Nevertheless, while Mauna Loa may not appear as though it's ready to erupt today, Trusdell stressed the importance of being prepared because time can be limited depending on where you live. According to data presented by Trusdell, scientists estimate, depending on the location of the actual eruption on Mauna Loa, it would take the lava about 29 hours to reach the shoreline below the Hawaiian Ocean View Estates subdivision of Ka'u, as little as three hours to reach the South Kona shoreline, eight days to reach Kiholo Bay and some 280 days to reach Hilo Bay.
The USGS suggests all people who live on or near Mauna Loa learn about and keep up to date on the volcano's hazards and develop a family emergency plan in the event of an eruption.
"Mauna Loa puts out lots of lava and has a steep slope, and, if you don't heed the warning you're going to end up in trouble," Trusdell said.
Mauna Loa is the world's largest active volcano, said Trusdell, noting it extends 13,697 feet above sea level and about 3,100 feet below sea level. Its name meaning "long mountain" in Hawaiian. Mauna Loa covers more than 50 percent of Hawaii Island, extending into Hilo, most of the southern portion of the island and toward Kiholo Bay in North Kona.
It's also 500 times greater in volume than Mt. Rainier, the picturesque volcano in Washington state.
"Mauna Loa is so huge that it actually causes the Pacific plate it is residing on to sag under the weight of the volcano," said Trusdell, noting that like Kilauea, Mauna Loa remains in the shield stage, featuring a caldera at the summit some 3.7-by-1.9 miles - much larger than Kilauea's 1.2-by-1.9 miles.
The volcano also has the capability to pump out a lot more lava than Kilauea, Trusdell said. Kilauea erupts 0.2 to 0.5 million cubic meters each day while Mauna Loa puts out 12 million cubic meters per day.
"What Kilauea puts out in one day, in Mauna Loa's last eruption in 1984, Mauna Loa erupted in 20 minutes," Trusdell said.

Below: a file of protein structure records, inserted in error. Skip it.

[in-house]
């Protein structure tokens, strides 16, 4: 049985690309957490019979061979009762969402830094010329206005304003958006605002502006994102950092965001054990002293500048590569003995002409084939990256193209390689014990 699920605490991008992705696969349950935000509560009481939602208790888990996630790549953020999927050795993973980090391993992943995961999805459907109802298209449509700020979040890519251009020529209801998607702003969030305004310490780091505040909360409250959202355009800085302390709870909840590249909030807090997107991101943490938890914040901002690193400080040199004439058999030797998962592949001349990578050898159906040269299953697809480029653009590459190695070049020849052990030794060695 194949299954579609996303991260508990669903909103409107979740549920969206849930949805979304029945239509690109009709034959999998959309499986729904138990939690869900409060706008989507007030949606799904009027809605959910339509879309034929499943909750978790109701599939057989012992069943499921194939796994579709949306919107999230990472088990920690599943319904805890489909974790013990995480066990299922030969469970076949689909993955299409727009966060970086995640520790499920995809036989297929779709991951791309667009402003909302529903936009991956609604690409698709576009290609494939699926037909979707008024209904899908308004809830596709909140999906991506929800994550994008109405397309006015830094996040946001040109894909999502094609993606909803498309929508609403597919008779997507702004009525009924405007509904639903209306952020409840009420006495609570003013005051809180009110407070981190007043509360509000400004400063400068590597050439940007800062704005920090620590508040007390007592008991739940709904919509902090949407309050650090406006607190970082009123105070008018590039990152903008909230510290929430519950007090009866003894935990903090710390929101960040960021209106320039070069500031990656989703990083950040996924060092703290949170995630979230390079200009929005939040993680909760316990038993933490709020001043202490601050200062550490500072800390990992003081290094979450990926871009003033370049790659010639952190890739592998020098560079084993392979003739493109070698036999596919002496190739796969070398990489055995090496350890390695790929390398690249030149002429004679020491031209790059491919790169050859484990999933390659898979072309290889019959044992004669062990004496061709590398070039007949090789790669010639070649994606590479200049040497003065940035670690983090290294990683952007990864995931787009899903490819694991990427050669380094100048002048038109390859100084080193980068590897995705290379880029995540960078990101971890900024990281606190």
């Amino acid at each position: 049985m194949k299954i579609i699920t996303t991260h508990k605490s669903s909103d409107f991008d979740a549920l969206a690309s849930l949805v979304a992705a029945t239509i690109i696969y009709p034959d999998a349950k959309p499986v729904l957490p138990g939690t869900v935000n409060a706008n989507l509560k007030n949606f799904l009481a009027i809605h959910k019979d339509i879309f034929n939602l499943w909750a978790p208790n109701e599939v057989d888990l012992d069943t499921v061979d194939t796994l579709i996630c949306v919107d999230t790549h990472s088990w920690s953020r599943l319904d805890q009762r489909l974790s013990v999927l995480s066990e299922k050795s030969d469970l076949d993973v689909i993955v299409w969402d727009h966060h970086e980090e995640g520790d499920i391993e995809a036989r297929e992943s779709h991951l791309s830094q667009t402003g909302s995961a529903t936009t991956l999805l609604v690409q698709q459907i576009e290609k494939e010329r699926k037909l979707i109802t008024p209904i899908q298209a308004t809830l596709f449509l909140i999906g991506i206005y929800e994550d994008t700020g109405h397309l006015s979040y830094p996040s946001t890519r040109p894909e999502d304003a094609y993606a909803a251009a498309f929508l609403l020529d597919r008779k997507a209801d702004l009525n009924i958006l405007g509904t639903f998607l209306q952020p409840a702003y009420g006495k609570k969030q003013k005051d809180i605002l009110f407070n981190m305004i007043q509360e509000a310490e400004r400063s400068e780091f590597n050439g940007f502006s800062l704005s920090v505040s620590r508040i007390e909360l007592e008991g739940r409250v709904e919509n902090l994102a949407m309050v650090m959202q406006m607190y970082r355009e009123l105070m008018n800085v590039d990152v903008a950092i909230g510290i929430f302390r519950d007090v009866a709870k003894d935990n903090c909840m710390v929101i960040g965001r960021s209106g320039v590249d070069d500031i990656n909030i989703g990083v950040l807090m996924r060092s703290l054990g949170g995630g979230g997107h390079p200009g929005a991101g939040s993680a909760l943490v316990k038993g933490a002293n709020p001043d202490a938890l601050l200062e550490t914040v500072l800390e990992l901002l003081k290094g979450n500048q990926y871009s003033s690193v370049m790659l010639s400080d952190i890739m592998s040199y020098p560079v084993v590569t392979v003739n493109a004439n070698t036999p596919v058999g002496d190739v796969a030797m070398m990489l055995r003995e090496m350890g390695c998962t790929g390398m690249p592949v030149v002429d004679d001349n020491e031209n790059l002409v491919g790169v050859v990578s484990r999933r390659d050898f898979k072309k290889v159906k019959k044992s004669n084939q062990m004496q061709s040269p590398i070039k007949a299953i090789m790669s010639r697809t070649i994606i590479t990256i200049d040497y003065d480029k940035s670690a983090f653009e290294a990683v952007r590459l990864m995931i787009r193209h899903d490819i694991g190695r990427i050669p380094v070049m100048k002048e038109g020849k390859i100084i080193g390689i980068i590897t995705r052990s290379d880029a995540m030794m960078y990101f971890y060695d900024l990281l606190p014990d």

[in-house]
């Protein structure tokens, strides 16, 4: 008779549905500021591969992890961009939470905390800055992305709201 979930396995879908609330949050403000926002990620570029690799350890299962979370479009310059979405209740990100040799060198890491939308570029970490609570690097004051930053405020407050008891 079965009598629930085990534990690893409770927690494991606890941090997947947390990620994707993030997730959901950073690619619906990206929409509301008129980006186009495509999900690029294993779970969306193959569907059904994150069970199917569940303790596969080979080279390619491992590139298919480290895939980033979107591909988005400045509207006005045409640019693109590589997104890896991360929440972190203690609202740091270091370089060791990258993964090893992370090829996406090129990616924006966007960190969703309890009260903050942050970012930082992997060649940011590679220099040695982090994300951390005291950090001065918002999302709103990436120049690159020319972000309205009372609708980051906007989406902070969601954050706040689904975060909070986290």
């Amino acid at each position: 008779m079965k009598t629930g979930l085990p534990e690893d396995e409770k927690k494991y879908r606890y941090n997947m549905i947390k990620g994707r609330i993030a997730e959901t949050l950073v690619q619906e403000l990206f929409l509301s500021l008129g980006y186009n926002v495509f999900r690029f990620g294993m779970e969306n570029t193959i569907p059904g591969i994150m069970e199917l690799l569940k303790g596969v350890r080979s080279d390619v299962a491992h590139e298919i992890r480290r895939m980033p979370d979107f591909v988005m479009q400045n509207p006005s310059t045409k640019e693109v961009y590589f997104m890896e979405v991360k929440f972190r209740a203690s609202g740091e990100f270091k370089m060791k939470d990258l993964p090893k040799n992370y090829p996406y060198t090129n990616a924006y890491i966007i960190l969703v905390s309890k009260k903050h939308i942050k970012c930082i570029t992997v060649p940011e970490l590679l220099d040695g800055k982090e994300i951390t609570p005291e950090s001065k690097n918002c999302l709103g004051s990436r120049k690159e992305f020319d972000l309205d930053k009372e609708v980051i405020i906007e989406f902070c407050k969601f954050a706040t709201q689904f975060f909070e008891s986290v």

In all, Mauna Loa has erupted 33 times since 1843, which is when written records of volcanic eruptions began post European contact, Trusdell said.
"For Mauna Loa, the trump card for volcanic hazards are the radial vents," Trusdell said. "If you live on a flank and a radial vent pops up in your backyard, then, well, your response times are very abbreviated."
While only 170 years of written history exists for Mauna Loa, Trusdell said geologists have studied data and used radiocarbon dating to determine how many times Mauna Loa has erupted during the past 30,000 years. About 35 percent of all the lava on Mauna Loa has been dated, said Trusdell. He said 500 lava flows have been mapped and 300 flows radiocarbon dated.
Over the past 3,000 years, Trusdell said, Mauna Loa erupted once every six years and evidence of four explosive events have been found. Since written records began, the volcano has erupted about once every five years, he said.
"What the volcano did in the past is your best guide to what it will do in the future," Trusdell said, noting that the data is compiled into maps used by emergency officials, as well as residents and planners, to determine the threat level.
The USGS monitors Mauna Loa using numerous seismic, GPS and tilt stations positioned on its flanks. When unrest is detected, usually a swarm of earthquakes greater than magnitude 1.8, scientists notify emergency officials and increase monitoring efforts.
"When we start issuing these notices, you should get your things in order," Trusdell told attendees.